Heronry Pond. With Perch Pond known originally as The Serpentine Ponde and it is technically half in Epping Forest and boundary fences can be seen. An earth embankment at the eastern end holds it within the valley. It covers about eight and a half acres with two islands. It has a concrete base and sides. It is fed from is a storm sewer coming from Northumberland Avenue and taking water from the built up area and was refurbished in the 1970s. There is also a drain from the golf course and streams appear on the surface in heavy rain. In 194l, two high explosive bombs fell into the pond blocking the passage round the east island. Pieces of the original concrete structure remain on the north bank. In 1944, a couple boating on the lake were killed by a V I and resulting damage to the lake was not repaired until 1949.
Perch Pond. With Heronry Pond known originally as The Serpentine Ponde. An earth embankment at the eastern end holds it within the valley. This covers about five and a half acres and has seven small islands. It is used for fishing and some boating. There is a boathouse on the north bank and another building used as a snack bar. It is fed by a storm sewer
Ornamental waters. The result of work done on the Roding under Sir Joshua Child. It was then called The Serpentine River and later The Great Lake. Later designs allowed the Roding to flow through it, or not, via a scheme of dams. It covers about 15.0 acres and there are a number of islands but elms on them have died of Dutch Elm disease. Water is pumped into it from the Roding. There is a weir, into the Roding at the south east end. The islands on it are called The Fortifications and this area us now partially flooded. It was built as a wildfowling facility.
Pump house at the northern end of Ornamental Waters. In the 1930s a Gwynne’s Invincible pump, was installed which could shift 800 gallons per minute. This stopped work in 1976 when the drought led to a drastic lowering of flow into the Roding. In 1977 a Flygt medium pressure pump was installed in a pit behind the pump house.
Roman remains. There has been much archaeological work to establish the site of Roman Villa. Roman pottery found 1846. A Roman ruin and mosaic floor was found west of the boathouse at Perch Pond in the 1730's, and found again in the 1960’s
Lincoln Island. An island in the River Roding marked thus on the Ordnance Survey map of 1883, perhaps a transferred name, or so called from some local person or family. It is a site for herons and other birds.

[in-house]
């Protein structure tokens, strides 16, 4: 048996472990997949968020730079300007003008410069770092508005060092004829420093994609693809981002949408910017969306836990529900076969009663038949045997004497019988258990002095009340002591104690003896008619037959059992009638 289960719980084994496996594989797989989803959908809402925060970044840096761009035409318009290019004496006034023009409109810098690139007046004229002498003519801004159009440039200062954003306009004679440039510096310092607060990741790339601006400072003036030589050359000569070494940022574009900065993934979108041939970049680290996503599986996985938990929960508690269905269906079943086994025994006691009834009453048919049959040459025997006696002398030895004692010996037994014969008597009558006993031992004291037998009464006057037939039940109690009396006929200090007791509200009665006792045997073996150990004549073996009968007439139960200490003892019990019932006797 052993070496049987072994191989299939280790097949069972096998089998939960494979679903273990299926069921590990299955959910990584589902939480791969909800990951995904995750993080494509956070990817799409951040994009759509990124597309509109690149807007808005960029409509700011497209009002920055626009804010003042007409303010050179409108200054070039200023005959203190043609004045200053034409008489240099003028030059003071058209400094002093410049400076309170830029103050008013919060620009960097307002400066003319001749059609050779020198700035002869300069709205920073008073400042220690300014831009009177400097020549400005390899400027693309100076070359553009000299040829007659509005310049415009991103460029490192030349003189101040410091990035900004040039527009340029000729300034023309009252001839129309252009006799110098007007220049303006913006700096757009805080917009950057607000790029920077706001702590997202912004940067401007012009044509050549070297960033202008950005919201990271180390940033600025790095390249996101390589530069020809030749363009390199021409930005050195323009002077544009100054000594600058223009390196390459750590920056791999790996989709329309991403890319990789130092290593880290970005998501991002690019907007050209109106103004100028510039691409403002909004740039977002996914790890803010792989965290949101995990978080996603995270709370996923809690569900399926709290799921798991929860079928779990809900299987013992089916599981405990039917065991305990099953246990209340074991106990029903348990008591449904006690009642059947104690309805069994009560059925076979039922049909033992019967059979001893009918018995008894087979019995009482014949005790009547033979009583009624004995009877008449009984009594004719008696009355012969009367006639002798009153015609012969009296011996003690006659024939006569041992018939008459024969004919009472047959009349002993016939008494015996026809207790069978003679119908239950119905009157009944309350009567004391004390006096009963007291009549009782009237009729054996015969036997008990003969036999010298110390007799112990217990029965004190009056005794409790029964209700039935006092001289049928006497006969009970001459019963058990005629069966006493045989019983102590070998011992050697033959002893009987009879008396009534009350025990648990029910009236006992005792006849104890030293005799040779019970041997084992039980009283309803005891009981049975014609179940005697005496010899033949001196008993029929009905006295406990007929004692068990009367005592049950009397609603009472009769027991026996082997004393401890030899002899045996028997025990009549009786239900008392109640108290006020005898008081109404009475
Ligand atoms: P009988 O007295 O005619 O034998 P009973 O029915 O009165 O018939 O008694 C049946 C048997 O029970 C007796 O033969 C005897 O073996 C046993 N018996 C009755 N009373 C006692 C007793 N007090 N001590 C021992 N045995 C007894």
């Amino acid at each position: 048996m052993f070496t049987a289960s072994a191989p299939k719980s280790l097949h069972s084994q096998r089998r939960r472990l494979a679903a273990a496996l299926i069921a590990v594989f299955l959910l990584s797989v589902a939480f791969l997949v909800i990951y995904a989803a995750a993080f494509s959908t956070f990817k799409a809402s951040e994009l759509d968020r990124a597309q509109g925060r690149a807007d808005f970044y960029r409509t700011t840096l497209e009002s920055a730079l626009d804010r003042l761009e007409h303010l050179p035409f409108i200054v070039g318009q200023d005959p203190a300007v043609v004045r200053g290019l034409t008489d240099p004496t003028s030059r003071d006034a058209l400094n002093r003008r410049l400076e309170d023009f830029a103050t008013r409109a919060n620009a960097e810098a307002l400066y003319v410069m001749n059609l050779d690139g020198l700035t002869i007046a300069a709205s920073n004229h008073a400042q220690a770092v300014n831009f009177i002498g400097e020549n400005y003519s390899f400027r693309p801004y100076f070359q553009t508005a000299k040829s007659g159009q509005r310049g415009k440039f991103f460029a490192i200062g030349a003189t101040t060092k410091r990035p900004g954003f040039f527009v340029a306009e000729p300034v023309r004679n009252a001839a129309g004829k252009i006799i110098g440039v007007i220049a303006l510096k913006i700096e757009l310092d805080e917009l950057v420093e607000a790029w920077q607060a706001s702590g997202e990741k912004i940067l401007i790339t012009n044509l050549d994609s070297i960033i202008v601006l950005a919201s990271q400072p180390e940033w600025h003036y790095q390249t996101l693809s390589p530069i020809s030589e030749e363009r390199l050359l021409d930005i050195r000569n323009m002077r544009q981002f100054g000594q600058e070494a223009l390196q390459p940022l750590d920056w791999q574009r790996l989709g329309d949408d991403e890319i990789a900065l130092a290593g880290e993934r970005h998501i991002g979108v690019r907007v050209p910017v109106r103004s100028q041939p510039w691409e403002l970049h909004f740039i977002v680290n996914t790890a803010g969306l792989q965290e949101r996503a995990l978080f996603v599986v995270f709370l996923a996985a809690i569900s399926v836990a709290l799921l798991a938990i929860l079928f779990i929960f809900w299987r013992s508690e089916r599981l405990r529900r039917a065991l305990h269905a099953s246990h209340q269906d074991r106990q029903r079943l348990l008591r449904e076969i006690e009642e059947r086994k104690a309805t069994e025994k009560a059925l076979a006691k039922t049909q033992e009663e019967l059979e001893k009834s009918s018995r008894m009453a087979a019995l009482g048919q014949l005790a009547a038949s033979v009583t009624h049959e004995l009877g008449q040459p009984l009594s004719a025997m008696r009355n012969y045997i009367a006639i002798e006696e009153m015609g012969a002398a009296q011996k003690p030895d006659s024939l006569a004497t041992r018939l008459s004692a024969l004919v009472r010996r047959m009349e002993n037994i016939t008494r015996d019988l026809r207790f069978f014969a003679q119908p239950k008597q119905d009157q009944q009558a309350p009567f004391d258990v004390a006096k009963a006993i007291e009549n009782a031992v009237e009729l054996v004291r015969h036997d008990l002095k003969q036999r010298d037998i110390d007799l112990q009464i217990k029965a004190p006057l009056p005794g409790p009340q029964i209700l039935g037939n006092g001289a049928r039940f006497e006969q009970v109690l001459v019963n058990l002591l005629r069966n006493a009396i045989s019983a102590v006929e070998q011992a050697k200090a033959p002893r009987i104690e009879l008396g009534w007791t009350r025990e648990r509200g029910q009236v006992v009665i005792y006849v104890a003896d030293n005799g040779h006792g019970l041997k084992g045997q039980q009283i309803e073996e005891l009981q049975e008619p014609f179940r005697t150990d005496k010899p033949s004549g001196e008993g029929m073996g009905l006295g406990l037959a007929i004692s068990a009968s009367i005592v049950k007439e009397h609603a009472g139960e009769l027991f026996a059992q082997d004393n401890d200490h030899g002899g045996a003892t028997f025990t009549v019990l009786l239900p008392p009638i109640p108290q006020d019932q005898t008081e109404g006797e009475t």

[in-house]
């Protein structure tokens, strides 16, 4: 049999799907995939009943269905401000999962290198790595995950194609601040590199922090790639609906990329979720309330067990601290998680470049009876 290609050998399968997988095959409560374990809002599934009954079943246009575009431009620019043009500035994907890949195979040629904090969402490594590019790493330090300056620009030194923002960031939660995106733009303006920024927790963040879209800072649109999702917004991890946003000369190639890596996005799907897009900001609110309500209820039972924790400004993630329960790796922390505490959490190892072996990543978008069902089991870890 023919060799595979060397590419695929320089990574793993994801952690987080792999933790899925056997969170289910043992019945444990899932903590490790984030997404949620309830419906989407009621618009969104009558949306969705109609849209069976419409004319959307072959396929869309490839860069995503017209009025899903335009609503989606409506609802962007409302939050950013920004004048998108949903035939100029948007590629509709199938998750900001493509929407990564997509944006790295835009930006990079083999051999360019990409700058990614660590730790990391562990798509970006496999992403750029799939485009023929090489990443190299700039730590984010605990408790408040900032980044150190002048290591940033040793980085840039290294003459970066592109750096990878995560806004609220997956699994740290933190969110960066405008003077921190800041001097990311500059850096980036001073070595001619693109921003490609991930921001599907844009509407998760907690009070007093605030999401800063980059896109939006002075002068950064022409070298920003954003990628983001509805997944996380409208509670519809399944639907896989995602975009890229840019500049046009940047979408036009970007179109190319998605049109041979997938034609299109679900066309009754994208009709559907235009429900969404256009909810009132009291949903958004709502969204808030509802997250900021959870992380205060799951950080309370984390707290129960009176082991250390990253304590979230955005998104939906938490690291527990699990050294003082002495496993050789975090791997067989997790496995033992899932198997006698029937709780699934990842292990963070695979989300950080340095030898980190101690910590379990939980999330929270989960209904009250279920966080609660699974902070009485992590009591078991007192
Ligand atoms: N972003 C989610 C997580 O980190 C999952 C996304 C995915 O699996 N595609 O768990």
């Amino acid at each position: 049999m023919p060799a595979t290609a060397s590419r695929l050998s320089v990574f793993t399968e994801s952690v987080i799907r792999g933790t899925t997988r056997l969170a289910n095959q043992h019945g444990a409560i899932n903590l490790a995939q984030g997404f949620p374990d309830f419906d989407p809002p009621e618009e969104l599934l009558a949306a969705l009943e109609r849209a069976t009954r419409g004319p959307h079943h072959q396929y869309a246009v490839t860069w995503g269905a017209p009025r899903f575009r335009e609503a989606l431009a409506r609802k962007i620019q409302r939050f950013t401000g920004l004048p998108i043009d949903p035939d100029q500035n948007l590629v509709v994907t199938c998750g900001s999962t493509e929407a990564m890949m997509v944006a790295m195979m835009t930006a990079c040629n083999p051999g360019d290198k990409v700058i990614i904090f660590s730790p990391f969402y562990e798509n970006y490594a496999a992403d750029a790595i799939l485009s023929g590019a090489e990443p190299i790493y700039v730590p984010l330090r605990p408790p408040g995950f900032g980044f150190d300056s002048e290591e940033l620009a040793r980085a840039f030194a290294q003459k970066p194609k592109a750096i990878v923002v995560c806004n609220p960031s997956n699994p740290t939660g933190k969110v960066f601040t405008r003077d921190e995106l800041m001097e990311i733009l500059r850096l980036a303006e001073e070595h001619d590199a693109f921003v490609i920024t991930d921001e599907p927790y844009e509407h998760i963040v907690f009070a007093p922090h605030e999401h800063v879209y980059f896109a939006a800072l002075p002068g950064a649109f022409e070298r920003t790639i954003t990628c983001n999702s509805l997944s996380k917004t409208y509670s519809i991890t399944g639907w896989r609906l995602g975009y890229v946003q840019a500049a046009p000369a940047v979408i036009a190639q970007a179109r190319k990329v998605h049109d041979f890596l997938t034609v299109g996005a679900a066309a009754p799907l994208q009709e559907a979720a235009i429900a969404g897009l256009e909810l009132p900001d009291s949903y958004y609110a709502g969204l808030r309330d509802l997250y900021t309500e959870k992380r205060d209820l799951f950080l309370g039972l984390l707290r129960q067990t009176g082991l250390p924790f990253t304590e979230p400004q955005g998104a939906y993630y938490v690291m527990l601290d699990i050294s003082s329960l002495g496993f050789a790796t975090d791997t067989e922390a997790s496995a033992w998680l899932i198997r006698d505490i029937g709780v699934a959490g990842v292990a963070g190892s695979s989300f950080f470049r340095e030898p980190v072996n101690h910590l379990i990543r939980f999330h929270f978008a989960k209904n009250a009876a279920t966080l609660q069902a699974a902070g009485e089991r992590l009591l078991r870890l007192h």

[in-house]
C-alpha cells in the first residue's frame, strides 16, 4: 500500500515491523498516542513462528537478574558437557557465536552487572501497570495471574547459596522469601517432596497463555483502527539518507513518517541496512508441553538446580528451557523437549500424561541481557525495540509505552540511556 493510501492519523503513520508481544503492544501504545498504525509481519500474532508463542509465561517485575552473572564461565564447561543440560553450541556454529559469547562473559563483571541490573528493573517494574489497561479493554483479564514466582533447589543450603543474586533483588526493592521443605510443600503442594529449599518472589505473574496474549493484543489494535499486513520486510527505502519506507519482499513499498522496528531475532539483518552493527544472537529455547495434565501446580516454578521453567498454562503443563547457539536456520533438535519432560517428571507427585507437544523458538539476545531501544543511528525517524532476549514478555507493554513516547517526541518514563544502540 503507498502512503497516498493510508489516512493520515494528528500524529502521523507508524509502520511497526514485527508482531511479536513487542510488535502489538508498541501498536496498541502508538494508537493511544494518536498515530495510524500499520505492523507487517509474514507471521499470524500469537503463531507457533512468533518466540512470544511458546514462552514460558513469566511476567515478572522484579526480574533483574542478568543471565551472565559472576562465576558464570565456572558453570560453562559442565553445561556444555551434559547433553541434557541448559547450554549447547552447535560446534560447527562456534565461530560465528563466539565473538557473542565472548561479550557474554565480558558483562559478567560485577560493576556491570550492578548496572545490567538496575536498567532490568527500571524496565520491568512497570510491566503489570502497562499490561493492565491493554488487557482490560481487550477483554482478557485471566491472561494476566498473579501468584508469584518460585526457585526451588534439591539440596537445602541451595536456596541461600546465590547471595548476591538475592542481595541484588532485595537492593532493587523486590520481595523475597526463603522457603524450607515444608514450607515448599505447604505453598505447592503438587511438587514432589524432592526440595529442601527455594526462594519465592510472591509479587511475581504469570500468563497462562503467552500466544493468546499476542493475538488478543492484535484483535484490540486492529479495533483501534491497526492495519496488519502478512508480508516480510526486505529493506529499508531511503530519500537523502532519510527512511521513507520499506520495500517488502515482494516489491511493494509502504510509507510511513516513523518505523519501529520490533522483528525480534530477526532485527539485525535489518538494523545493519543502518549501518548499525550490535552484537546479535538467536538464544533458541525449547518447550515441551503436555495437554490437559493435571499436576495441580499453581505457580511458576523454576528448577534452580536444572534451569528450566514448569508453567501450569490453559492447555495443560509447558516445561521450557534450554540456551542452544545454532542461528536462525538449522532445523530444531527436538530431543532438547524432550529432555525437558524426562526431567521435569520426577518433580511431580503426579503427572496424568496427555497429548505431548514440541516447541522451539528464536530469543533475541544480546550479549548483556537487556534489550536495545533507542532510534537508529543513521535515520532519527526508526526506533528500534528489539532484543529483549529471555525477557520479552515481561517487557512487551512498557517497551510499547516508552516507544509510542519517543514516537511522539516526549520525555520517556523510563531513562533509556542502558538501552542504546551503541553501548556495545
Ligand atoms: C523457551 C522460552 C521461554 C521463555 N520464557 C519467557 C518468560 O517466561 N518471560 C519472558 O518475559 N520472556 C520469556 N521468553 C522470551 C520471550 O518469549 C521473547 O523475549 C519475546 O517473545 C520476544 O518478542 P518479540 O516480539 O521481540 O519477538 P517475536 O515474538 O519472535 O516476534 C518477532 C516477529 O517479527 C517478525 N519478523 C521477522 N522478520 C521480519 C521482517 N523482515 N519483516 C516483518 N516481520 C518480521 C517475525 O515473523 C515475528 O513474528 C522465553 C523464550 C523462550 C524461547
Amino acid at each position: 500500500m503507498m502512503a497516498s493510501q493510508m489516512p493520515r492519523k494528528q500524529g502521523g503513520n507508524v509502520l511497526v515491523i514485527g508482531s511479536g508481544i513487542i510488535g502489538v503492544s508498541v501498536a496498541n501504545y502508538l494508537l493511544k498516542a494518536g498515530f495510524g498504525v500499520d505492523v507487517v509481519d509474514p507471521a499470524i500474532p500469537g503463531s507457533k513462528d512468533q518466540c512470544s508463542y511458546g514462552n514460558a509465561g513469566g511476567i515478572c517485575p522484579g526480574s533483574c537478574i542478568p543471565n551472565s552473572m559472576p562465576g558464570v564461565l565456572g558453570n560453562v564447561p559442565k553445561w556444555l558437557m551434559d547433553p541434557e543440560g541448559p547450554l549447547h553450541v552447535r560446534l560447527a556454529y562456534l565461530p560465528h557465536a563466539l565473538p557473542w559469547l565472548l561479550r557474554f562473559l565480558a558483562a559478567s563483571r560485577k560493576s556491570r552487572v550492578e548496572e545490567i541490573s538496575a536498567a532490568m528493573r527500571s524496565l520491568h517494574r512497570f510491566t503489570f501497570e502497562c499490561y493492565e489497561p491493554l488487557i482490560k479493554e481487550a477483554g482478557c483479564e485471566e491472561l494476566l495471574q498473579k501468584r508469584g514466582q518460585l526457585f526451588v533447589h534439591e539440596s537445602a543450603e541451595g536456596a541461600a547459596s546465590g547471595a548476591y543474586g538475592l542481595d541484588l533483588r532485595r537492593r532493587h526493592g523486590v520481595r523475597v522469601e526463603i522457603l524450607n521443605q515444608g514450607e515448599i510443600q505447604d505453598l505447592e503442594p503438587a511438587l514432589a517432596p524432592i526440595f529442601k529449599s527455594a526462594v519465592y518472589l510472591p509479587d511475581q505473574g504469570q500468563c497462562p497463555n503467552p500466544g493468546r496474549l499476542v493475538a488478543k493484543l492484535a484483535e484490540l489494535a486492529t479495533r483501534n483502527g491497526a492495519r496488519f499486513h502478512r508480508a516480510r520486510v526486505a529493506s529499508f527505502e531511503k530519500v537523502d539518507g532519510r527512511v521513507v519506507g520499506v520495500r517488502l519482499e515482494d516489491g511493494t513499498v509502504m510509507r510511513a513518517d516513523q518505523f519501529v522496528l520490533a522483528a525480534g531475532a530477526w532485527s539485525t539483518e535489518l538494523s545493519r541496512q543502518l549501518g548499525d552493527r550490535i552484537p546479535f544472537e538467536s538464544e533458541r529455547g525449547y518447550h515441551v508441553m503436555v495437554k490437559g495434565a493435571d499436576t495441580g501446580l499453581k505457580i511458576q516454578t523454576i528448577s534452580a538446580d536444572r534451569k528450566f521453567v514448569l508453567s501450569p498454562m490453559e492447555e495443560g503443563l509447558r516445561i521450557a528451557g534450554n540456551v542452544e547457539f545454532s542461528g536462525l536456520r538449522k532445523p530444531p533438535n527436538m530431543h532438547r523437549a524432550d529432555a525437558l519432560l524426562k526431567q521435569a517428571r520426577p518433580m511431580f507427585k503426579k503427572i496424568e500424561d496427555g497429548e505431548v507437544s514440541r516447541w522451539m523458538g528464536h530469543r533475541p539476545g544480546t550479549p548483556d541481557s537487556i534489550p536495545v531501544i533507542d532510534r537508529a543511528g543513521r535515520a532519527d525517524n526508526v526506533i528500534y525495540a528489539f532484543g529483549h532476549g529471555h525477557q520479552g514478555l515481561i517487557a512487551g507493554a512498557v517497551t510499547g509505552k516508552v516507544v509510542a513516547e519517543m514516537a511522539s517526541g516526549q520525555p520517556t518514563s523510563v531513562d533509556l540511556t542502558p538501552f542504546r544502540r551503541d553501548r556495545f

Warren Drive
Bowling Green

Warren Road
Goes right though the area of parkland

Thames Tributary River Roding - Redbridge

Thames Tributary River Roding
The Roding continues to flow south 
 

Post to the north Wanstead
Post to the south Wanstead Park
 

Eastern Avenue

Laura Close
A footpath to Nutter Lane runs alongside the road


Leicester Road
Originally a bridle path leading through the Wanstead estate


Nutter Lane
This is one of the oldest local roads having previously been a through route called ‘George Lane’ or Wanstead Lane - thus it begins at the George Pub in Wanstead. The name was changed in 1934 when Eastern Avenue was built. It is named after a family called "Nutter” - two sisters who were daughters of a City cheese merchant and lived locally.
Roding Farm. This farm stood in the area now covered by allotments and the fields stretched to the River Roding
57-63 Chepstow Cottages. Built in 1892, and also called Roding Cottages
Buttercup Field
Nutter Lane Recreation Ground owned by London Borough of Redbridge
Drummond Lawn Tennis Club. In 1921 the club began by people from St Mary’s Church and Christ Church. The name came from Rev Morton Drummond, then rector of Wanstead, and the club used a court in the rectory garden. In 1926 they moved to Nutter Field after it had been left to the parishioners of Wanstead. A pavilion was built and three courts laid out. A new pavilion was opened 1993 after the original was burnt down
Nutter Field given to the Borough in 1921 by the Nutter sisters.